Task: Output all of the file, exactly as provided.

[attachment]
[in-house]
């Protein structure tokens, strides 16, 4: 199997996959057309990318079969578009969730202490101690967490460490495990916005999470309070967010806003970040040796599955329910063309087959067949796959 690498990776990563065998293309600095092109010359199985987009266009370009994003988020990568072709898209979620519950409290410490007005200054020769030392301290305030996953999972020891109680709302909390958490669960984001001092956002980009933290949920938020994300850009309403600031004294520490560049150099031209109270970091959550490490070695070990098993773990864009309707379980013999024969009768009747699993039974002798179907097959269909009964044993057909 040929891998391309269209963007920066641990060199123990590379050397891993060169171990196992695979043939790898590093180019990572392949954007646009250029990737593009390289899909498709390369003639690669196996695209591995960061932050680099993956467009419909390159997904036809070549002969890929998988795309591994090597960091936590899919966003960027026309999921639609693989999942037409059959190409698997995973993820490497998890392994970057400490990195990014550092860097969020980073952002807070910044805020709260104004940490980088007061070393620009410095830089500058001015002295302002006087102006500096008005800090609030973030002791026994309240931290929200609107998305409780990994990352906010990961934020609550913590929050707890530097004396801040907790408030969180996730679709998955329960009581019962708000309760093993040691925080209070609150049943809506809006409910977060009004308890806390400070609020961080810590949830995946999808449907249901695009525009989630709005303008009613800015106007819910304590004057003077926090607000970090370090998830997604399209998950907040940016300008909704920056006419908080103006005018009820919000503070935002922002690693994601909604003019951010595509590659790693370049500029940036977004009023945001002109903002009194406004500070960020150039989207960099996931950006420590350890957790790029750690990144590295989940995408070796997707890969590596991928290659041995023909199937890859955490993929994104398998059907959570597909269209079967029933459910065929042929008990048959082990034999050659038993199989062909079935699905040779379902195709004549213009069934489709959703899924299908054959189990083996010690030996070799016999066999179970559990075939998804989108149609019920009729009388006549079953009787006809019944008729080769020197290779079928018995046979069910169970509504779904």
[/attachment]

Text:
[in-house]
């Protein structure tokens, strides 16, 4: 199997996959057309990318079969578009969730202490101690967490460490495990916005999470309070967010806003970040040796599955329910063309087959067949796959 690498990776990563065998293309600095092109010359199985987009266009370009994003988020990568072709898209979620519950409290410490007005200054020769030392301290305030996953999972020891109680709302909390958490669960984001001092956002980009933290949920938020994300850009309403600031004294520490560049150099031209109270970091959550490490070695070990098993773990864009309707379980013999024969009768009747699993039974002798179907097959269909009964044993057909 040929891998391309269209963007920066641990060199123990590379050397891993060169171990196992695979043939790898590093180019990572392949954007646009250029990737593009390289899909498709390369003639690669196996695209591995960061932050680099993956467009419909390159997904036809070549002969890929998988795309591994090597960091936590899919966003960027026309999921639609693989999942037409059959190409698997995973993820490497998890392994970057400490990195990014550092860097969020980073952002807070910044805020709260104004940490980088007061070393620009410095830089500058001015002295302002006087102006500096008005800090609030973030002791026994309240931290929200609107998305409780990994990352906010990961934020609550913590929050707890530097004396801040907790408030969180996730679709998955329960009581019962708000309760093993040691925080209070609150049943809506809006409910977060009004308890806390400070609020961080810590949830995946999808449907249901695009525009989630709005303008009613800015106007819910304590004057003077926090607000970090370090998830997604399209998950907040940016300008909704920056006419908080103006005018009820919000503070935002922002690693994601909604003019951010595509590659790693370049500029940036977004009023945001002109903002009194406004500070960020150039989207960099996931950006420590350890957790790029750690990144590295989940995408070796997707890969590596991928290659041995023909199937890859955490993929994104398998059907959570597909269209079967029933459910065929042929008990048959082990034999050659038993199989062909079935699905040779379902195709004549213009069934489709959703899924299908054959189990083996010690030996070799016999066999179970559990075939998804989108149609019920009729009388006549079953009787006809019944008729080769020197290779079928018995046979069910169970509504779904």